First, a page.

However, with a new name and new colours also came a new man at the helm, Bjarne Riis. Returning to the WorldTour for the first time since 2015, when differences with Oleg Tinkov led to Riis’ departure from Tinkoff-Saxo.
The 56-year-old wasted no time in putting his own stamp on the squad, taking a stage win at the Tour Down Under, with another Giacomo Nizzolo win at Paris-Nice bring their total victories for the year to six, only one less than their 2019 total.
Times are changing at NTT, and the Japanese telecommunications company that sponsor the squad will likely be okay through the coronavirus crisis – its share price the same as a year ago.
Will this mean it wants to outlay a huge amount of money on bringing Chris Froome on board? The African roots of the team are the least clear they’ve been since the team’s inception in 2008, but a Kenyan-born winner of the Tour de France while riding for an African team would be some story.
One thing’s for sure about Bjarne Riis, he knows how to win… best put an asterisk beside that statement, but if anyone has the cunning to lure Froome away from Ineos, it’s Riis.
The Definitely Nots
The surest way to make something happen is by publishing it, saying it definitely, certainly won’t happen. But really, if Froome ends up at any of these teams it would be more shocking than the news he was considering leaving Ineos in the first place.
CCC are having serious financial difficulties and their sponsor is pulling out at the end of the season, so let’s discount them, while Alexandre Vinokourov has also sent out a warning about Astana’s future. Moreover, the Kazakh squad already has a couple of Grand Tour contenders in Jakob Fuglsang and Miguel Ángel López.
This squad analysis brings us to a better line of thinking than guessing at WorldTour team’s financial situations. Jumbo-Visma have an almost Ineos-shaped problem in the number of Grand Tour contenders within their squad, already needing to balance the hunger of Tom Dumoulin, Primož Roglič and Steven Kruijswijk, while also having to accommodate for Dylan Groenewegen and Wout Van Aert.
Groupama-FDJ are unlikely to sideline France’s great Tour hope in Thibaut Pinot for the British man who spent the 2010s thwarting compatriot Romain Bardet in their home race, while Arkéa-Samsic also seems an unlikely destination. Granted, they’re not a WorldTour outfit, but the signing of Nairo Quintana in order to gain a wildcard invitation to the Tour pretty much puts to bed their interest in Froome, although how mind-boggling would it be to see both riders in the same strip lining up in Nice on August 29.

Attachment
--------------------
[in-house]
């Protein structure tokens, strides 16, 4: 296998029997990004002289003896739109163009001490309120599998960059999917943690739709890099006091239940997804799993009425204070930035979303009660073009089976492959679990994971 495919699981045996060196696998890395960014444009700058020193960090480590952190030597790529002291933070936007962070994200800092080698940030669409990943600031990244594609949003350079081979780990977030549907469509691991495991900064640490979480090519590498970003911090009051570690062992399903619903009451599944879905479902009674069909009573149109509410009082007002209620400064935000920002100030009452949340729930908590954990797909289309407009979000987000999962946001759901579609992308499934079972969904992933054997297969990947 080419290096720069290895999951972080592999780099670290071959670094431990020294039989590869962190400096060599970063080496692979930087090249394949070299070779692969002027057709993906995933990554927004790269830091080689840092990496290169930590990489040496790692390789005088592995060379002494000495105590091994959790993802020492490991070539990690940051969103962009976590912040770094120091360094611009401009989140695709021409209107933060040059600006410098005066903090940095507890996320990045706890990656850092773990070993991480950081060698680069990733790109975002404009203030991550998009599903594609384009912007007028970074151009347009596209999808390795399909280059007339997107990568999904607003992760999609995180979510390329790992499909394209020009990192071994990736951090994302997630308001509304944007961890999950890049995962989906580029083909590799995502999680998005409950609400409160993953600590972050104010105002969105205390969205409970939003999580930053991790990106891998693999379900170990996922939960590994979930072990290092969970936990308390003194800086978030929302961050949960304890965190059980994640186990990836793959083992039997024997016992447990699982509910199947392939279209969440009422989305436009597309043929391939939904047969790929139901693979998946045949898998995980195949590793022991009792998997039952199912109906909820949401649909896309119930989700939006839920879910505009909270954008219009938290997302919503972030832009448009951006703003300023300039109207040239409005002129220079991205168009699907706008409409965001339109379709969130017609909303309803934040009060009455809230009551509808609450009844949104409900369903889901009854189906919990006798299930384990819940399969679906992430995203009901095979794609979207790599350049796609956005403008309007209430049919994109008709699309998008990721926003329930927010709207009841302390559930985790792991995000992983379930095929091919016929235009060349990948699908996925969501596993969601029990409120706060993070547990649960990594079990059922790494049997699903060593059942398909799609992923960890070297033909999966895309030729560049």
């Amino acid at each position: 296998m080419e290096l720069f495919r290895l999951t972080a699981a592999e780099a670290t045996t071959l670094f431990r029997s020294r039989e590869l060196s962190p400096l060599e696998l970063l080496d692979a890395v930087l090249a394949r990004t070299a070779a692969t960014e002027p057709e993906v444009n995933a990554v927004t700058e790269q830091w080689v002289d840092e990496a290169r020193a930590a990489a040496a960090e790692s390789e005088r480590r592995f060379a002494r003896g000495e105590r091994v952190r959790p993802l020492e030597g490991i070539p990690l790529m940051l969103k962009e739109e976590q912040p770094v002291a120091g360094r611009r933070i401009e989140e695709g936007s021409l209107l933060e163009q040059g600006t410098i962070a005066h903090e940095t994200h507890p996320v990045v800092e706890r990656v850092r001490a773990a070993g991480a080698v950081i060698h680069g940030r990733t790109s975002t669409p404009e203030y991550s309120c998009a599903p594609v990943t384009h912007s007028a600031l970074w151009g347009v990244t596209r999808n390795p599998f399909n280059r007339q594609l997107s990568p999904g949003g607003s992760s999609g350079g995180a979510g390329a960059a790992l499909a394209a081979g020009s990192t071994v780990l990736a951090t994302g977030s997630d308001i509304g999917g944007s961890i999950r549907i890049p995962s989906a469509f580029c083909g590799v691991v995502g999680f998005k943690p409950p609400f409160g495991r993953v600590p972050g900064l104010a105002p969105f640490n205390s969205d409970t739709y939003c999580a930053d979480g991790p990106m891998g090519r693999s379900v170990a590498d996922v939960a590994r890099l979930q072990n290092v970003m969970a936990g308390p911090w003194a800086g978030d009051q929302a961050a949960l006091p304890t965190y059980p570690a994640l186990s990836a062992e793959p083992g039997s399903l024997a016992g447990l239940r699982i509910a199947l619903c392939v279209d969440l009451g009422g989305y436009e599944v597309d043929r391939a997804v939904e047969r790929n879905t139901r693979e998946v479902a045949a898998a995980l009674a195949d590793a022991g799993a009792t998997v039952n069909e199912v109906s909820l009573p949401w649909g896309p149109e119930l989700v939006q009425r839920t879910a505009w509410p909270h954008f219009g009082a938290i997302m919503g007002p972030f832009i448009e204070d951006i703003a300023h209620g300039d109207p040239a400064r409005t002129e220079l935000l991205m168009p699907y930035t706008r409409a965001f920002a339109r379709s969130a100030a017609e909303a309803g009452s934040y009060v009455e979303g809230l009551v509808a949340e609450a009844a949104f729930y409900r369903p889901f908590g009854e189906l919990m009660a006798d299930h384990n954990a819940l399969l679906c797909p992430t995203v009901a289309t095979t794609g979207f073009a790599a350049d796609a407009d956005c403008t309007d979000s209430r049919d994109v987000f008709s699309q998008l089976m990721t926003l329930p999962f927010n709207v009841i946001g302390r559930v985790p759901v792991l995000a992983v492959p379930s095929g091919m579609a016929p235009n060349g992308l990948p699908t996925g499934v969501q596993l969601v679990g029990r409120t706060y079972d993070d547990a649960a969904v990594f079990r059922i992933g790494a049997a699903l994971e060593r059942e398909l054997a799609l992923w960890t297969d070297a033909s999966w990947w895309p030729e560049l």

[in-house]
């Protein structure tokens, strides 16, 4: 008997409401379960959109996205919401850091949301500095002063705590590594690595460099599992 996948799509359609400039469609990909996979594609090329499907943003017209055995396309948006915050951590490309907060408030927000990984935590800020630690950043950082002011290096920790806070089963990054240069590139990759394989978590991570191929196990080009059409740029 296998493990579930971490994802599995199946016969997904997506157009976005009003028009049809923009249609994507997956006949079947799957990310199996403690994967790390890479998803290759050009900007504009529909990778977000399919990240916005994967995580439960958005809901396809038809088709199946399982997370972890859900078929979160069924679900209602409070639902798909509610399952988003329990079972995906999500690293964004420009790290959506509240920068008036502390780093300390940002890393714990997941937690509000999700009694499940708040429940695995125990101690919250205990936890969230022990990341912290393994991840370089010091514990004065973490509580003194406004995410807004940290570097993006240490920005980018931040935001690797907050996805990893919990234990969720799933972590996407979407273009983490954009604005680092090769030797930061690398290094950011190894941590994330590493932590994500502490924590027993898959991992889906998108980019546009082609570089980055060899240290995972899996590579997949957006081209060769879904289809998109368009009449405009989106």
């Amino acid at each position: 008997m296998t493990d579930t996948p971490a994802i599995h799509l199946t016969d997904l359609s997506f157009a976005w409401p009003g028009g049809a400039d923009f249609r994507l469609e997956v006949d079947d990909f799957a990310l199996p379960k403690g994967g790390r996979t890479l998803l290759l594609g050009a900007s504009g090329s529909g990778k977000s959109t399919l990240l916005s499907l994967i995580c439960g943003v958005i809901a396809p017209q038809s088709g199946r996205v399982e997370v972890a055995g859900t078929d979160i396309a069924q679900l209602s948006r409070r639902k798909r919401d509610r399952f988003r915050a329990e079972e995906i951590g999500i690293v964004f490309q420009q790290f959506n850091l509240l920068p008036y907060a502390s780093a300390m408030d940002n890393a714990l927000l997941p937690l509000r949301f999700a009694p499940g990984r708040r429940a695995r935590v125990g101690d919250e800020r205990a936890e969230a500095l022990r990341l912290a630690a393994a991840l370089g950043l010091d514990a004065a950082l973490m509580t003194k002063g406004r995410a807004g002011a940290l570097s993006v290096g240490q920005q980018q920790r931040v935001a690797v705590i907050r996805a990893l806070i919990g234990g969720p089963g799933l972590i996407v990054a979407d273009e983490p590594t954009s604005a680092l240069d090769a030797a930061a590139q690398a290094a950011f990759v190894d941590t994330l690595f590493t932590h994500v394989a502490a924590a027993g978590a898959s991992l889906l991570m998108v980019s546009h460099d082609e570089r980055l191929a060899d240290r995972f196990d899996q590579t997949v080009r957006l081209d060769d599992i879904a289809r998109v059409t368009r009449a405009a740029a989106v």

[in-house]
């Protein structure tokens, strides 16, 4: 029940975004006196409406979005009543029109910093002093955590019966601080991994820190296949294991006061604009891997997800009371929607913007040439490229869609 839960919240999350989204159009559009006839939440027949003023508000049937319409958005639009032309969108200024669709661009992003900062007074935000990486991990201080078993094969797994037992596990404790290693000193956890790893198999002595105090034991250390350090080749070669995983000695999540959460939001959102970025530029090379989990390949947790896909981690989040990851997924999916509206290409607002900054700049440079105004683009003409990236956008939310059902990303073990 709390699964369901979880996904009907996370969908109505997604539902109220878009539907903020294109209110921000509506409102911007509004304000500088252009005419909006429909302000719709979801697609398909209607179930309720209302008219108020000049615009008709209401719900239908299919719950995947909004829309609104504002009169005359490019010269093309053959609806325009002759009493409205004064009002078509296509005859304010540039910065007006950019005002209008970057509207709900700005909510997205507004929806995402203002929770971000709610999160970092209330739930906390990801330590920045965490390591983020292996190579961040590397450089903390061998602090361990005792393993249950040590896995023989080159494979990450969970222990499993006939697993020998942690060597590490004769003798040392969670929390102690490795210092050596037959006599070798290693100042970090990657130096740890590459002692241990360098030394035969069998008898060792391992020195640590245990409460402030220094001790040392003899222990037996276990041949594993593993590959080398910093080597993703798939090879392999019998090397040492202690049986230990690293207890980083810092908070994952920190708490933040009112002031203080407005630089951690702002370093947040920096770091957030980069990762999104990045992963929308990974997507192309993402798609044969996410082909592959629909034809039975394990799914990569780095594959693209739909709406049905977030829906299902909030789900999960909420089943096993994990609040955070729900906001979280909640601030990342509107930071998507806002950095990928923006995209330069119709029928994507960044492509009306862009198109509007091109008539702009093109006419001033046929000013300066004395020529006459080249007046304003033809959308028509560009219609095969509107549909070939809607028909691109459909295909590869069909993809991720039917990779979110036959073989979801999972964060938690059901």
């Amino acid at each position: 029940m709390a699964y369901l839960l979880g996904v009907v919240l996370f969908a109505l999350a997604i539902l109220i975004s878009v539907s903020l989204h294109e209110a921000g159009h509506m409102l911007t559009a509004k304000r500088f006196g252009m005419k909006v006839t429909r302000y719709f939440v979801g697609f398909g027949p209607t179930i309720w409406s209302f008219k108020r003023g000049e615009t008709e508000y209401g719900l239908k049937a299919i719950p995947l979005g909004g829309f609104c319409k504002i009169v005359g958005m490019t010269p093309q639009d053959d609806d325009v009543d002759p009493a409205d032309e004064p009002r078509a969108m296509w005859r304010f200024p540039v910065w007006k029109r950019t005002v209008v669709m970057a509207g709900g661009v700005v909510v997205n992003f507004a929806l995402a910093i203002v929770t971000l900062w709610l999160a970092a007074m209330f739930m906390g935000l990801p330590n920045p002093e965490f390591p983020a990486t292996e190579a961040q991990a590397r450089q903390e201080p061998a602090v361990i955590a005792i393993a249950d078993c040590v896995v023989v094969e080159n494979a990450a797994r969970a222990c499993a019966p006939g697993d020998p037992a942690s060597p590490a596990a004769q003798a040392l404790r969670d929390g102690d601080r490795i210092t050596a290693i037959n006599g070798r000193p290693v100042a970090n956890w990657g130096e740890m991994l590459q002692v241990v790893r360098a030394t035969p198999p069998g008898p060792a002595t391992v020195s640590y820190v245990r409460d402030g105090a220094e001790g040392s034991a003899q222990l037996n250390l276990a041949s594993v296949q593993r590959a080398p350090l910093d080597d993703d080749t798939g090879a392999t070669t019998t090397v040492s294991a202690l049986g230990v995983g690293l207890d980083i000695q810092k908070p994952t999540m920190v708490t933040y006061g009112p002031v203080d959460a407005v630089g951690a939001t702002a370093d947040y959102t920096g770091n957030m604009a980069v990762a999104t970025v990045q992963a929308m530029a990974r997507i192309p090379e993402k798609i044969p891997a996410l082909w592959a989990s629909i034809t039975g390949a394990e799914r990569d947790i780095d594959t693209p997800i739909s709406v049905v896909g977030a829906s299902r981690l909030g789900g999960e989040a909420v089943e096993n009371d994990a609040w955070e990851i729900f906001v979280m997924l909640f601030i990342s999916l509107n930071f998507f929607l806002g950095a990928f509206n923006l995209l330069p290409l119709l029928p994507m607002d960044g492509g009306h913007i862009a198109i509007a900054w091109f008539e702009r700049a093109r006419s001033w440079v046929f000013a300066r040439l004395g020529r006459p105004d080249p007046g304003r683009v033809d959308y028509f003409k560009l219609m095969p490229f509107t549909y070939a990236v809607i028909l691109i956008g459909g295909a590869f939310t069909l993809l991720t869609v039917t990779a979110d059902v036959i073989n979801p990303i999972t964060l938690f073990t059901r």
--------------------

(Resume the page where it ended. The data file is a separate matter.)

Equally, Lotto-Soudal have so much one-day Classics and stage victory talent in Philippe Gilbert, John Degenkolb, Thomas De Gendt and Caleb Ewan that they probably wouldn’t take a Grand Tour win if it was handed to them on a silver platter. The Belgian squad have also been struggling financially during the coronavirus pandemic.
In between the potential destinations and the definite no-no’s lie a number of teams it wouldn’t be out of the question for Froome to join.
UAE Team Emirates are backed by another rich Arab nation and possesses a strong squad that doesn’t have an excess of Grand Tour contenders. Of course, Tadej Pogačar looks like he’ll be the man of the near future, but is he ready for a tilt at the Tour de France? The 21-year-old fought his way to a podium spot in his first-ever Grand Tour at the 2019 Vuelta a España and he may fancy another go in Spain or at the Giro d’Italia before attempting to win the big one.
Meanwhile, Fabio Aru, who’s struggled over the past couple of seasons, did manage an improved 14th place at last year’s Tour but Froome would provide them a tried and tested contender while they bring through their talented youth prospects. Nearly half of the current squad is 25 years old or younger, and the signings of Mikkel Bjerg and Brandon McNulty show they have ambition.
On the flipside, Trek-Segafredo have an ageing squad, albeit a talented one, boasting Vincenzo Nibali, Bauke Mollema, Richie Porte and Giulio Ciccone. Are any of them capable of winning the Tour de France though?
Sunweb also lost their serious Grand Tour contender when Tom Dumoulin joined Jumbo-Visma last August. Could a mid-season transfer benefit the German squad this time around? The team boast talented riders such as Nicolas Roche and Wilco Kelderman amongst a host of strong riders and Froome would bring them the closest to a Grand Tour victory of any rider potentially available to them.
Lastly, we have six teams that it’s pretty much impossible to get a read on in this situation. Deceuninck – Quick-Step, like Lotto-Soudal, are a Belgian team more focused on taking major Classics victories and have a rider in Julian Alaphilippe to potentially develop into a Tour winner, although Patrick Lefevere is another wily operator so don’t put it past him.
Mitchelton-Scott are one of only four teams to win a Grand Tour since the start of the 2018 season, so they clearly know what they’re doing, and with the Yates’ out of contract at the end of the season they could theoretically exchange their British contingent. It would, however, seem crazy for the Australian squad to throw away the two prime talents they’ve been developing since 2014 as they enter their peak years.
Bora-Hansgrohe not only have a Peter Sagan-shaped salary and star power within their roster, but also a homegrown talent in Emanuel Buchmann who finished fourth in last year’s Tour. Although, wouldn’t you love to see Froome doing those adverts for showers and extractor fans alongside Sagan?
EF Pro Cycling seem unlikely to splash out on Froome just to stick him on YouTube dragging himself over 500 miles of gravel roads, while Cofidis also seem to lack the punch to attract Froome. Even though Ag2r La Mondiale had planned to give Romain Bardet a break from the Tour de France this year, you would assume they’re not about to do away with the rider who’s brought France the closest to a home win in recent years.
One thing’s for sure, this will be the story of the sport right up until Prudhomme drops the white flag on stage one of the 2020 French Grand Tour, and then will probably rumble on for a while after too.